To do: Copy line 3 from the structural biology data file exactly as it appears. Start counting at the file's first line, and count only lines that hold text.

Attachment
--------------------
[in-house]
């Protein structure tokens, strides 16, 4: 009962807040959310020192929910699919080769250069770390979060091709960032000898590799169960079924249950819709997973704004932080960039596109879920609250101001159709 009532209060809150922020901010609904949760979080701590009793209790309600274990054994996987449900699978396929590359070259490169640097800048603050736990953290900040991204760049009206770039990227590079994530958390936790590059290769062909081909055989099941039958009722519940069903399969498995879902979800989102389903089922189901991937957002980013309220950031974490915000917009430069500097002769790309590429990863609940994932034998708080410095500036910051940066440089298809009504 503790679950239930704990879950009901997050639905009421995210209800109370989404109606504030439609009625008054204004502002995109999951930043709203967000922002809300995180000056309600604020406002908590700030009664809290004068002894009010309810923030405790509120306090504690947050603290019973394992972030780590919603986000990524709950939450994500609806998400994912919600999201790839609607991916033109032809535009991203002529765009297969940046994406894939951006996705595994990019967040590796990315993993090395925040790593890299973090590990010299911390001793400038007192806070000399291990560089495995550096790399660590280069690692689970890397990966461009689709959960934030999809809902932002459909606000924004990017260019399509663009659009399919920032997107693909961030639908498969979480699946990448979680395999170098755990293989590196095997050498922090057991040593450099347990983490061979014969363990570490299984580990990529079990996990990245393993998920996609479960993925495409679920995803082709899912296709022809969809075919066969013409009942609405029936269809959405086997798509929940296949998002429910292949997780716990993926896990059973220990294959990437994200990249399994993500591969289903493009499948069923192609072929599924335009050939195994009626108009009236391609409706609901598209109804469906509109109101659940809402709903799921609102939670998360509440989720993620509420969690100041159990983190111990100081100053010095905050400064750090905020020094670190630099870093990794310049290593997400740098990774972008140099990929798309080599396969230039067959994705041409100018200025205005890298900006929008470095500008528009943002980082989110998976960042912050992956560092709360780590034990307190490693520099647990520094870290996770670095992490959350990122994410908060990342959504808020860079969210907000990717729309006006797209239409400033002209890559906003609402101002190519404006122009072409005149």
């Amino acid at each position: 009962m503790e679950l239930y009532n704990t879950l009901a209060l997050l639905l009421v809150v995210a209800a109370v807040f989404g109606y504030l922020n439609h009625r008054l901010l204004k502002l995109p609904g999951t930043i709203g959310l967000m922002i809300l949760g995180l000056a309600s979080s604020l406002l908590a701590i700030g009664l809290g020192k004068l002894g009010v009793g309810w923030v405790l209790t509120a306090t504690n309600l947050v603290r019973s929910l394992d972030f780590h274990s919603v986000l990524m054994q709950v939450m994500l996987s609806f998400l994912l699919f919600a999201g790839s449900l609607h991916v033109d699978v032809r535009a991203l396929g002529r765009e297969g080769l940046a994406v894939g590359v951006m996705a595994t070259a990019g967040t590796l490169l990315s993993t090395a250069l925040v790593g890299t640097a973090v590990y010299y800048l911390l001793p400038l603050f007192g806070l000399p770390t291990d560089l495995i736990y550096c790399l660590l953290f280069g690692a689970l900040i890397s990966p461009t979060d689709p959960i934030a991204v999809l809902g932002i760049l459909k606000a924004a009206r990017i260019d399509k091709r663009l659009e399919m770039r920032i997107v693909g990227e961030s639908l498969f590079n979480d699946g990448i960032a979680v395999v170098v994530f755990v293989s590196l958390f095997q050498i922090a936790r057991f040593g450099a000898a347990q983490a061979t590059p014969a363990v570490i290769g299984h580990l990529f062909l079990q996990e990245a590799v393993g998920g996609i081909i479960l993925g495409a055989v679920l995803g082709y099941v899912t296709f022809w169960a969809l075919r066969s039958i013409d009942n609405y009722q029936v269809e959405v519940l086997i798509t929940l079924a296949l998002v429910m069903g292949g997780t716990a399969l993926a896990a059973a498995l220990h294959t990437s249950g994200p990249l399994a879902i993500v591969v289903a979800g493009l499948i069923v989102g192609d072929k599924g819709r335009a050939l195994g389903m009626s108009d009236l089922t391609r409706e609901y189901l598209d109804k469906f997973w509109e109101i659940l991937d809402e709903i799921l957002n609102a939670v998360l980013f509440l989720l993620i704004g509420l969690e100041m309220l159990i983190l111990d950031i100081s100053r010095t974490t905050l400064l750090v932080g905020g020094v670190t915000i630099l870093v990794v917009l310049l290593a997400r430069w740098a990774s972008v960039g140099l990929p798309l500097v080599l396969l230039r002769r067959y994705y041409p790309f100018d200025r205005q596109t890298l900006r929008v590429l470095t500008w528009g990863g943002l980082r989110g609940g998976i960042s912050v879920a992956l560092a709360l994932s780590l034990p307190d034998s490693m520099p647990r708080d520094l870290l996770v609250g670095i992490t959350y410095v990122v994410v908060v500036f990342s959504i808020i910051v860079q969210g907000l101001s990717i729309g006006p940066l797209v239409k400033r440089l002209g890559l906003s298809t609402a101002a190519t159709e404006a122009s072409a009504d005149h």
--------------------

């Amino acid at each position: 009962m503790e679950l239930y009532n704990t879950l009901a209060l997050l639905l009421v809150v995210a209800a109370v807040f989404g109606y504030l922020n439609h009625r008054l901010l204004k502002l995109p609904g999951t930043i709203g959310l967000m922002i809300l949760g995180l000056a309600s979080s604020l406002l908590a701590i700030g009664l809290g020192k004068l002894g009010v009793g309810w923030v405790l209790t509120a306090t504690n309600l947050v603290r019973s929910l394992d972030f780590h274990s919603v986000l990524m054994q709950v939450m994500l996987s609806f998400l994912l699919f919600a999201g790839s449900l609607h991916v033109d699978v032809r535009a991203l396929g002529r765009e297969g080769l940046a994406v894939g590359v951006m996705a595994t070259a990019g967040t590796l490169l990315s993993t090395a250069l925040v790593g890299t640097a973090v590990y010299y800048l911390l001793p400038l603050f007192g806070l000399p770390t291990d560089l495995i736990y550096c790399l660590l953290f280069g690692a689970l900040i890397s990966p461009t979060d689709p959960i934030a991204v999809l809902g932002i760049l459909k606000a924004a009206r990017i260019d399509k091709r663009l659009e399919m770039r920032i997107v693909g990227e961030s639908l498969f590079n979480d699946g990448i960032a979680v395999v170098v994530f755990v293989s590196l958390f095997q050498i922090a936790r057991f040593g450099a000898a347990q983490a061979t590059p014969a363990v570490i290769g299984h580990l990529f062909l079990q996990e990245a590799v393993g998920g996609i081909i479960l993925g495409a055989v679920l995803g082709y099941v899912t296709f022809w169960a969809l075919r066969s039958i013409d009942n609405y009722q029936v269809e959405v519940l086997i798509t929940l079924a296949l998002v429910m069903g292949g997780t716990a399969l993926a896990a059973a498995l220990h294959t990437s249950g994200p990249l399994a879902i993500v591969v289903a979800g493009l499948i069923v989102g192609d072929k599924g819709r335009a050939l195994g389903m009626s108009d009236l089922t391609r409706e609901y189901l598209d109804k469906f997973w509109e109101i659940l991937d809402e709903i799921l957002n609102a939670v998360l980013f509440l989720l993620i704004g509420l969690e100041m309220l159990i983190l111990d950031i100081s100053r010095t974490t905050l400064l750090v932080g905020g020094v670190t915000i630099l870093v990794v917009l310049l290593a997400r430069w740098a990774s972008v960039g140099l990929p798309l500097v080599l396969l230039r002769r067959y994705y041409p790309f100018d200025r205005q596109t890298l900006r929008v590429l470095t500008w528009g990863g943002l980082r989110g609940g998976i960042s912050v879920a992956l560092a709360l994932s780590l034990p307190d034998s490693m520099p647990r708080d520094l870290l996770v609250g670095i992490t959350y410095v990122v994410v908060v500036f990342s959504i808020i910051v860079q969210g907000l101001s990717i729309g006006p940066l797209v239409k400033r440089l002209g890559l906003s298809t609402a101002a190519t159709e404006a122009s072409a009504d005149h």